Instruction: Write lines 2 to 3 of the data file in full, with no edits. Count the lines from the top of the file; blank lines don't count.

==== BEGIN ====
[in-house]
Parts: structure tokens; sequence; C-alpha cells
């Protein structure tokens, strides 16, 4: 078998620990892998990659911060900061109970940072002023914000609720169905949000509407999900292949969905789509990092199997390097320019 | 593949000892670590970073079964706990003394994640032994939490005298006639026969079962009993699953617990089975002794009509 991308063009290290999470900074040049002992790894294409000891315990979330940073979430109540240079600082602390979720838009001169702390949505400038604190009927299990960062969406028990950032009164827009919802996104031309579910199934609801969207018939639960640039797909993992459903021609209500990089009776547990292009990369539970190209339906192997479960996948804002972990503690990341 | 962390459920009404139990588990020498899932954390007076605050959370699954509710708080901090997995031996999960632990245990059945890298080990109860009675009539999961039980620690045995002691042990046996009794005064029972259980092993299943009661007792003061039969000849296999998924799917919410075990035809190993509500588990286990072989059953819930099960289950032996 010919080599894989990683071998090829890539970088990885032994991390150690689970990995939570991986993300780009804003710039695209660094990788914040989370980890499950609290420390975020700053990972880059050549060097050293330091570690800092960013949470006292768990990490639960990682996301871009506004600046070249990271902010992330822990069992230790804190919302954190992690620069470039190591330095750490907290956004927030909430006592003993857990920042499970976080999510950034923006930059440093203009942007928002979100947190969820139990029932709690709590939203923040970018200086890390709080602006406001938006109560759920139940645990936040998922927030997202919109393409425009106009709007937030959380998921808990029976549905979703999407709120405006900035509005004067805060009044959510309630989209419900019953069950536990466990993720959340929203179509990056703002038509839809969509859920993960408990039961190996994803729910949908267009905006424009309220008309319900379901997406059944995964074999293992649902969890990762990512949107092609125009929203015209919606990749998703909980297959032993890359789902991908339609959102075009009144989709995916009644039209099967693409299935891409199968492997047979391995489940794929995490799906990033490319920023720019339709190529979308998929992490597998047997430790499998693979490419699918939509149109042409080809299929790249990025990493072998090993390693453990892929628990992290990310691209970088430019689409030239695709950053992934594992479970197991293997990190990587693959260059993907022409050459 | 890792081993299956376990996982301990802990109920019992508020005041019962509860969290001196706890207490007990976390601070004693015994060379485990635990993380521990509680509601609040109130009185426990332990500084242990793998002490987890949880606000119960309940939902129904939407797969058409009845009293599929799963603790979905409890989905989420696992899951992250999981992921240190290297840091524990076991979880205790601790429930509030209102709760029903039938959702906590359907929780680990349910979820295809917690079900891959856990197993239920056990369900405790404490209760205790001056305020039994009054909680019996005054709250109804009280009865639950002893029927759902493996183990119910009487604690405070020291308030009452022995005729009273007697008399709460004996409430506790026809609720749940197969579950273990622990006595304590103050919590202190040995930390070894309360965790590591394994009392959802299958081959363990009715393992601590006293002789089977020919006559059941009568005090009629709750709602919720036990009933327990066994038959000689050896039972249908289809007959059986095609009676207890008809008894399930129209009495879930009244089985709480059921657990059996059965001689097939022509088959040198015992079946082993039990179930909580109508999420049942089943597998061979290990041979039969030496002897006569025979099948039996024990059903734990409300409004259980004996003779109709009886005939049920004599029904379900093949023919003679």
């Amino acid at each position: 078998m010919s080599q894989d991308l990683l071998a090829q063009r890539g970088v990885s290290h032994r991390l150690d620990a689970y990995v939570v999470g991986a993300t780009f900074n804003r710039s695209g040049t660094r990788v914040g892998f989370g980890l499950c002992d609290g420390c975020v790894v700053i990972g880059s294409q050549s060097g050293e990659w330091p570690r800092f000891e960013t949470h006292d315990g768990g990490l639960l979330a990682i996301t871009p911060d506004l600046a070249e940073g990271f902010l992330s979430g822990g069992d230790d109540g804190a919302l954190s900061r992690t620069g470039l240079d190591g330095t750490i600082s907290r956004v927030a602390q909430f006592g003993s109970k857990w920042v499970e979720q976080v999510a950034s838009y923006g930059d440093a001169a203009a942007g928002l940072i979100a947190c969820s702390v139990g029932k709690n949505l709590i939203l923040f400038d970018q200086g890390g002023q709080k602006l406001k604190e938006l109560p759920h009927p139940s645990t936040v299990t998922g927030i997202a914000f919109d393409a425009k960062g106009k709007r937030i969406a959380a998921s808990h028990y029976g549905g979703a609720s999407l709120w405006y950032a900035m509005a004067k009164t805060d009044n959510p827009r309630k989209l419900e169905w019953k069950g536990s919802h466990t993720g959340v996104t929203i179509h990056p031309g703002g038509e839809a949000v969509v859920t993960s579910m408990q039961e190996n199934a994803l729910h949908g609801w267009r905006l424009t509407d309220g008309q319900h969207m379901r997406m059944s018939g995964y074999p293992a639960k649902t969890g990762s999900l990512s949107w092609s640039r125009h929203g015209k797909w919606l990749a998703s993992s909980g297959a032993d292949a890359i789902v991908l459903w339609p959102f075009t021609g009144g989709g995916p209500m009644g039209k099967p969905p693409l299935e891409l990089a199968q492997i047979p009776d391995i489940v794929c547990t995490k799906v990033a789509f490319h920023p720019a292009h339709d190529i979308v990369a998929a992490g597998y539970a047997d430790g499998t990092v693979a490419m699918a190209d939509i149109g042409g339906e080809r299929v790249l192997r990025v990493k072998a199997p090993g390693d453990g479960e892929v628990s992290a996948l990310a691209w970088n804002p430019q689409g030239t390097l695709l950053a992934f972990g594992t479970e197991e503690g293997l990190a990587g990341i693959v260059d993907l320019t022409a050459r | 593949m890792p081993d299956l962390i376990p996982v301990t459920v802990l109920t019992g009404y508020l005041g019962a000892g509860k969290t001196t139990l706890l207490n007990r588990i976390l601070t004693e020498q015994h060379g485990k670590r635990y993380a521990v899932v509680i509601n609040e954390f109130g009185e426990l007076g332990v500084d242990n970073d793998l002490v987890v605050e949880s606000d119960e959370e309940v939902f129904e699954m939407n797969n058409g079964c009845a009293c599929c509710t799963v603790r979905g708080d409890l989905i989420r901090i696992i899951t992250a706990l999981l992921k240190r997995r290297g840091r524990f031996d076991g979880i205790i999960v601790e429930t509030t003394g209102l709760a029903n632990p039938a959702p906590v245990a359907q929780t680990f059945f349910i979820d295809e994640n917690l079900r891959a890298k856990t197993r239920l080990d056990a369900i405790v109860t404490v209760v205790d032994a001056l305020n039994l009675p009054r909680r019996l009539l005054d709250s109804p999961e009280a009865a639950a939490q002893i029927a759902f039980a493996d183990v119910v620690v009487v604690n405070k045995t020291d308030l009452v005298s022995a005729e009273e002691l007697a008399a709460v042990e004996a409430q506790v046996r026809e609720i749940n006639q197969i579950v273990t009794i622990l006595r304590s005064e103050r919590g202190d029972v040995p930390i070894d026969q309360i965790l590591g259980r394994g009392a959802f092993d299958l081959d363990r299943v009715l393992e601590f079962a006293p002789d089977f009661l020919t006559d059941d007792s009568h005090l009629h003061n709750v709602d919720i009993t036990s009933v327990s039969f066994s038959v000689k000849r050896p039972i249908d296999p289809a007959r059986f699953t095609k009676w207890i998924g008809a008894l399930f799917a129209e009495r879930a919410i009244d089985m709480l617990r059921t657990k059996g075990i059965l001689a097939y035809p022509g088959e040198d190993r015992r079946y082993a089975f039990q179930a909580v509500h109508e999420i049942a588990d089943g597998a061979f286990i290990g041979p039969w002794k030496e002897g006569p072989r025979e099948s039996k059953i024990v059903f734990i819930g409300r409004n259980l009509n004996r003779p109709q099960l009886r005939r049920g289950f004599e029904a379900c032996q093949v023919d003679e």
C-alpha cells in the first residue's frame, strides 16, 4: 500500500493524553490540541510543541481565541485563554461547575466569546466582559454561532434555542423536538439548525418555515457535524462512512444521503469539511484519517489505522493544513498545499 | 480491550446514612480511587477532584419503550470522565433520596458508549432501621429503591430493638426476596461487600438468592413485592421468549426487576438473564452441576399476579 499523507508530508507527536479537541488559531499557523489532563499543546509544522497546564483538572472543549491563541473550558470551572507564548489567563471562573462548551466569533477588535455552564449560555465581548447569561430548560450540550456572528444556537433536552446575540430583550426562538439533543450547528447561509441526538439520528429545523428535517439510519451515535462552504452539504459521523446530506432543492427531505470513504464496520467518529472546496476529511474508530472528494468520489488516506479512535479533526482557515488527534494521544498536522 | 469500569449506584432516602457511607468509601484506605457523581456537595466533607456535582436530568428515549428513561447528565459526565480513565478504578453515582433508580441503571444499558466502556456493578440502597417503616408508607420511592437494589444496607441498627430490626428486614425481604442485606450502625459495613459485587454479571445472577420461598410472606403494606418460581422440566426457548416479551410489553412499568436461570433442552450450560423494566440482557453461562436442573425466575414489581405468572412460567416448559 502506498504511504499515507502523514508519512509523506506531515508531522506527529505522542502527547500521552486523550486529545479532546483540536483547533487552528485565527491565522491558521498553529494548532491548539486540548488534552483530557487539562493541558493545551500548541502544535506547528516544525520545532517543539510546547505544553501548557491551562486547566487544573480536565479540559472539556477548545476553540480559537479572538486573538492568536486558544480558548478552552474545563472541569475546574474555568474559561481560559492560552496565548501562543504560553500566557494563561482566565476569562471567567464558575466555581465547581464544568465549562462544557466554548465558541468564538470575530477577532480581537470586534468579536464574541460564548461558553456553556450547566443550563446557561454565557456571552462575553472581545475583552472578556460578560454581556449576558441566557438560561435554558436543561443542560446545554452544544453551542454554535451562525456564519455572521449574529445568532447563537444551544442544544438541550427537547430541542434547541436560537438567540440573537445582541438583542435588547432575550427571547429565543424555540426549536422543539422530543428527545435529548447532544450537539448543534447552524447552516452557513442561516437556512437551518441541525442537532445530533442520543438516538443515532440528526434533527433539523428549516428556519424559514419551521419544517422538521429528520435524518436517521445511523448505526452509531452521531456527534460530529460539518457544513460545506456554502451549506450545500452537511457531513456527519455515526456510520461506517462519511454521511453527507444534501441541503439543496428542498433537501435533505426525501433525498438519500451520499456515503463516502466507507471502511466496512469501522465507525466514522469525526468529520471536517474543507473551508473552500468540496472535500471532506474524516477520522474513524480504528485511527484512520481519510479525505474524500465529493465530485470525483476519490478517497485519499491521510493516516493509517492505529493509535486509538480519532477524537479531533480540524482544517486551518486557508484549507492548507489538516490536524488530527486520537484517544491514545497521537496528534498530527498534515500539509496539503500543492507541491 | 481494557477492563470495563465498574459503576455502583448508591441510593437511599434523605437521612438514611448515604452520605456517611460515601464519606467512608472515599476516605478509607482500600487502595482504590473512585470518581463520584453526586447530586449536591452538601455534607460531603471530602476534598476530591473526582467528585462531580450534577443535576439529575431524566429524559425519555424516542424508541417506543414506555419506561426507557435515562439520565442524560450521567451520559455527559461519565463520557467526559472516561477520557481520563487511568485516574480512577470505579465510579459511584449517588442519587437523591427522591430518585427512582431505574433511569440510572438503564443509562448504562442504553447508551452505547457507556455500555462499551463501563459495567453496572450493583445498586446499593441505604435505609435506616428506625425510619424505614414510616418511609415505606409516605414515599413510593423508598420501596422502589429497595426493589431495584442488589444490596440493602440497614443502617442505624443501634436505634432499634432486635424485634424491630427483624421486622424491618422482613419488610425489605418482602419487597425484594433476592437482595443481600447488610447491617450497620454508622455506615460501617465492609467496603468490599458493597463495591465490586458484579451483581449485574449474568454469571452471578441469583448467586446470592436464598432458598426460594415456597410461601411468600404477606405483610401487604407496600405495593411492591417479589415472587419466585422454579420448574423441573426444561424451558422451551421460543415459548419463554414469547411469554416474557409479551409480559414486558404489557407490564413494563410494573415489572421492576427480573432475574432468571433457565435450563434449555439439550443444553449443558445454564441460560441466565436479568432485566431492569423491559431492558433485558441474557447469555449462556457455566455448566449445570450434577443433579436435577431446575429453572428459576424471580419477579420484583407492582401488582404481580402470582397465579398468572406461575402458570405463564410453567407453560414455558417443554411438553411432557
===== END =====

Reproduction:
Parts: structure tokens; sequence; C-alpha cells
């Protein structure tokens, strides 16, 4: 078998620990892998990659911060900061109970940072002023914000609720169905949000509407999900292949969905789509990092199997390097320019 | 593949000892670590970073079964706990003394994640032994939490005298006639026969079962009993699953617990089975002794009509 991308063009290290999470900074040049002992790894294409000891315990979330940073979430109540240079600082602390979720838009001169702390949505400038604190009927299990960062969406028990950032009164827009919802996104031309579910199934609801969207018939639960640039797909993992459903021609209500990089009776547990292009990369539970190209339906192997479960996948804002972990503690990341 | 962390459920009404139990588990020498899932954390007076605050959370699954509710708080901090997995031996999960632990245990059945890298080990109860009675009539999961039980620690045995002691042990046996009794005064029972259980092993299943009661007792003061039969000849296999998924799917919410075990035809190993509500588990286990072989059953819930099960289950032996 010919080599894989990683071998090829890539970088990885032994991390150690689970990995939570991986993300780009804003710039695209660094990788914040989370980890499950609290420390975020700053990972880059050549060097050293330091570690800092960013949470006292768990990490639960990682996301871009506004600046070249990271902010992330822990069992230790804190919302954190992690620069470039190591330095750490907290956004927030909430006592003993857990920042499970976080999510950034923006930059440093203009942007928002979100947190969820139990029932709690709590939203923040970018200086890390709080602006406001938006109560759920139940645990936040998922927030997202919109393409425009106009709007937030959380998921808990029976549905979703999407709120405006900035509005004067805060009044959510309630989209419900019953069950536990466990993720959340929203179509990056703002038509839809969509859920993960408990039961190996994803729910949908267009905006424009309220008309319900379901997406059944995964074999293992649902969890990762990512949107092609125009929203015209919606990749998703909980297959032993890359789902991908339609959102075009009144989709995916009644039209099967693409299935891409199968492997047979391995489940794929995490799906990033490319920023720019339709190529979308998929992490597998047997430790499998693979490419699918939509149109042409080809299929790249990025990493072998090993390693453990892929628990992290990310691209970088430019689409030239695709950053992934594992479970197991293997990190990587693959260059993907022409050459 | 890792081993299956376990996982301990802990109920019992508020005041019962509860969290001196706890207490007990976390601070004693015994060379485990635990993380521990509680509601609040109130009185426990332990500084242990793998002490987890949880606000119960309940939902129904939407797969058409009845009293599929799963603790979905409890989905989420696992899951992250999981992921240190290297840091524990076991979880205790601790429930509030209102709760029903039938959702906590359907929780680990349910979820295809917690079900891959856990197993239920056990369900405790404490209760205790001056305020039994009054909680019996005054709250109804009280009865639950002893029927759902493996183990119910009487604690405070020291308030009452022995005729009273007697008399709460004996409430506790026809609720749940197969579950273990622990006595304590103050919590202190040995930390070894309360965790590591394994009392959802299958081959363990009715393992601590006293002789089977020919006559059941009568005090009629709750709602919720036990009933327990066994038959000689050896039972249908289809007959059986095609009676207890008809008894399930129209009495879930009244089985709480059921657990059996059965001689097939022509088959040198015992079946082993039990179930909580109508999420049942089943597998061979290990041979039969030496002897006569025979099948039996024990059903734990409300409004259980004996003779109709009886005939049920004599029904379900093949023919003679």